First, the son of Adam will be asked about how he spent his age i.e. his time. Did he spend his time doing something permissible, did he spend his time doing something useful, or did he just waste his time? Did he take advantage of his time to do good deeds or was he too preoccupied with enjoyment and desires?

Second, the son of Adam will be asked about his knowledge i.e. the knowledge of Islam.  Did he learn about his deen (religion), did he learn about the commands of Allah or His obligations and forbidden things, did he act upon that knowledge, and did he teach it to others?

Third, the son of Adam will be asked about his wealth i.e. money. How did he earn his money? Did he steal, did he cheat, did he rob others, or did he earn from a permissible source? And how did he spend that money? Did he spend it on sins, did he waste it away, or did he give to the poor and the needy?

And fourth, the son of Adam will be asked about his body i.e. his limbs. Did he use his body to worship God or to instead commit sins? Did he guard his body from bad substances like drugs and alcohol or did harm himself? Did he fast for the sake of God? And how did he use his eyes, his ears, his mouth, his mind, his hands and his feet?  Indeed, he will be asked about every limb.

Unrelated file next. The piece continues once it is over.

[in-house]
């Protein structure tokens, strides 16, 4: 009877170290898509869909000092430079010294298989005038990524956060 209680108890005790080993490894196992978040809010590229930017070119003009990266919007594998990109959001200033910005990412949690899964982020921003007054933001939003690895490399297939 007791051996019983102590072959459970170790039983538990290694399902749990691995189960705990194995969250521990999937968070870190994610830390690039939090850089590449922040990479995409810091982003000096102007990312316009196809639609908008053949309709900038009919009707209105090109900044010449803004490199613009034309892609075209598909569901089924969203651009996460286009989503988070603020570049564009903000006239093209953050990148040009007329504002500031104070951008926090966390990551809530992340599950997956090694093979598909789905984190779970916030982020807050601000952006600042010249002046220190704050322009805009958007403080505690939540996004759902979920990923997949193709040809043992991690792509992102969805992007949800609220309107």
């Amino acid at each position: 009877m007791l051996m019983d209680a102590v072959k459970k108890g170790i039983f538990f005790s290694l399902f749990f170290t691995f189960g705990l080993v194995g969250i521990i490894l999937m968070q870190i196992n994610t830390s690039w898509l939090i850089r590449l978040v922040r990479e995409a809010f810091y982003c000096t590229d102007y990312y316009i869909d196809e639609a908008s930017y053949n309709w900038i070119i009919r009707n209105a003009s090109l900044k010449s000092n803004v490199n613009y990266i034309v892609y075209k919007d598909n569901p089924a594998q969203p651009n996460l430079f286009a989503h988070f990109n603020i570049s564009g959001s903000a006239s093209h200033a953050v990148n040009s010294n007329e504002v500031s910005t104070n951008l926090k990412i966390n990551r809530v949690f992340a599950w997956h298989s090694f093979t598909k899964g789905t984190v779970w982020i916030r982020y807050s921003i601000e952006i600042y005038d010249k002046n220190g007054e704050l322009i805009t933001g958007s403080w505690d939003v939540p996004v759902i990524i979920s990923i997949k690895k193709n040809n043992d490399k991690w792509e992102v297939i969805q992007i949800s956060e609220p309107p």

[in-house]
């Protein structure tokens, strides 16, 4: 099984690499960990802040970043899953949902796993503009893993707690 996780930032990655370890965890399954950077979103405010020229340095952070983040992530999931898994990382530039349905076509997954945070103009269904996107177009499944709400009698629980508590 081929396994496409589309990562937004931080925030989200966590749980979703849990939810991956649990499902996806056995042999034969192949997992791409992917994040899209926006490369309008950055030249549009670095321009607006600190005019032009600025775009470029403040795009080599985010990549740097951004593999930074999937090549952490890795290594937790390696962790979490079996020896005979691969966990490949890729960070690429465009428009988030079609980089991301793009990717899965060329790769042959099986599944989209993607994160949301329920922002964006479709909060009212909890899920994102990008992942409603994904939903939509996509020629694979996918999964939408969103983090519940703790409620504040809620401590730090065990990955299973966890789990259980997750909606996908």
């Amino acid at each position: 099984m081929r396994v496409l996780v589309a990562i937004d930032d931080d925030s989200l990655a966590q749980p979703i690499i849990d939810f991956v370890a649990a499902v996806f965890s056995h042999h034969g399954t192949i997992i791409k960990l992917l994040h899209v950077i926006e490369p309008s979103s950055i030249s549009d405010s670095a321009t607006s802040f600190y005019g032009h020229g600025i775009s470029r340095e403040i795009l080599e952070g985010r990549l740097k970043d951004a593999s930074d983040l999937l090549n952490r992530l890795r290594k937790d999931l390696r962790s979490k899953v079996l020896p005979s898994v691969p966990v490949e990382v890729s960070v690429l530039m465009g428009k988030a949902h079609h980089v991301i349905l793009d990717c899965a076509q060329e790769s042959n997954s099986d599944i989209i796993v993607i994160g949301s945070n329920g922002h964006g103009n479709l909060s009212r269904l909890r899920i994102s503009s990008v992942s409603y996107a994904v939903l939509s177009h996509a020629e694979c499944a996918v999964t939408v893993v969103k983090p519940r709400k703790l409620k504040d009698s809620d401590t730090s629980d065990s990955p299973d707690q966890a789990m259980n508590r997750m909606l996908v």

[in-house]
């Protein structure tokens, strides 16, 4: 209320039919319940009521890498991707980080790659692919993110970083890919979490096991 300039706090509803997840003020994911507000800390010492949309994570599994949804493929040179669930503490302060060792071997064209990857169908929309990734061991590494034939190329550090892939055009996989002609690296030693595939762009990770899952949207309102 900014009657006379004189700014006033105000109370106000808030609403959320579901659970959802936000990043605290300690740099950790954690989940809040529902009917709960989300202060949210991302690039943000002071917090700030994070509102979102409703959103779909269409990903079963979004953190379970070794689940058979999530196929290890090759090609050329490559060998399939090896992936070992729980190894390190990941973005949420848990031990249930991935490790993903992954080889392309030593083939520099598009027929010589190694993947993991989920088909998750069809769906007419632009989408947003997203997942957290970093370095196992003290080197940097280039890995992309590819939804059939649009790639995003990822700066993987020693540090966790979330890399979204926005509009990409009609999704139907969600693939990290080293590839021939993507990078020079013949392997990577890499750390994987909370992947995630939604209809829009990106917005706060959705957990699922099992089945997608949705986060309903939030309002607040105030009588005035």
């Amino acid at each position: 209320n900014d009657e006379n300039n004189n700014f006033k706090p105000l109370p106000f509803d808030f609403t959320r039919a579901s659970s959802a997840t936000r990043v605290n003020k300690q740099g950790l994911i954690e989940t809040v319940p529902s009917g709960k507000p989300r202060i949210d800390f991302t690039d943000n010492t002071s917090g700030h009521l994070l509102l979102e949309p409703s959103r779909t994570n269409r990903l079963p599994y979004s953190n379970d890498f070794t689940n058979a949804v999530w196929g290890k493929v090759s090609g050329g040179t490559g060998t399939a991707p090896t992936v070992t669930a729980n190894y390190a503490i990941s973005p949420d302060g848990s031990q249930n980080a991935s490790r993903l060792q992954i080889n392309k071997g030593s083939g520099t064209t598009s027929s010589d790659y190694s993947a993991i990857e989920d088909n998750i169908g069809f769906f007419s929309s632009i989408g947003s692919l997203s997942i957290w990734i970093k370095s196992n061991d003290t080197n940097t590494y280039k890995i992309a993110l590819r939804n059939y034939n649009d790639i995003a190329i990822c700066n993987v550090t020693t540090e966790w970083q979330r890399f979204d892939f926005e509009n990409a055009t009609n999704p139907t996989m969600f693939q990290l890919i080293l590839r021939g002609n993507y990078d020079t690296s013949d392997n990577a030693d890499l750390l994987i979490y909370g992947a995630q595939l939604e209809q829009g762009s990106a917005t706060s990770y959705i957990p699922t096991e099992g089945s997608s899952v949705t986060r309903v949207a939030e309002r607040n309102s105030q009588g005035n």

The sensible person should consider these four questions and should prepare answers for the accounting to come. The Muslim is forewarned; God the Exalted says: { And let every soul consider what it has presented for tomorrow, and fear God, verily God is well aware of all that you do} (surah 59, verse 18). The Muslim should take heed, as the following hadith prompts: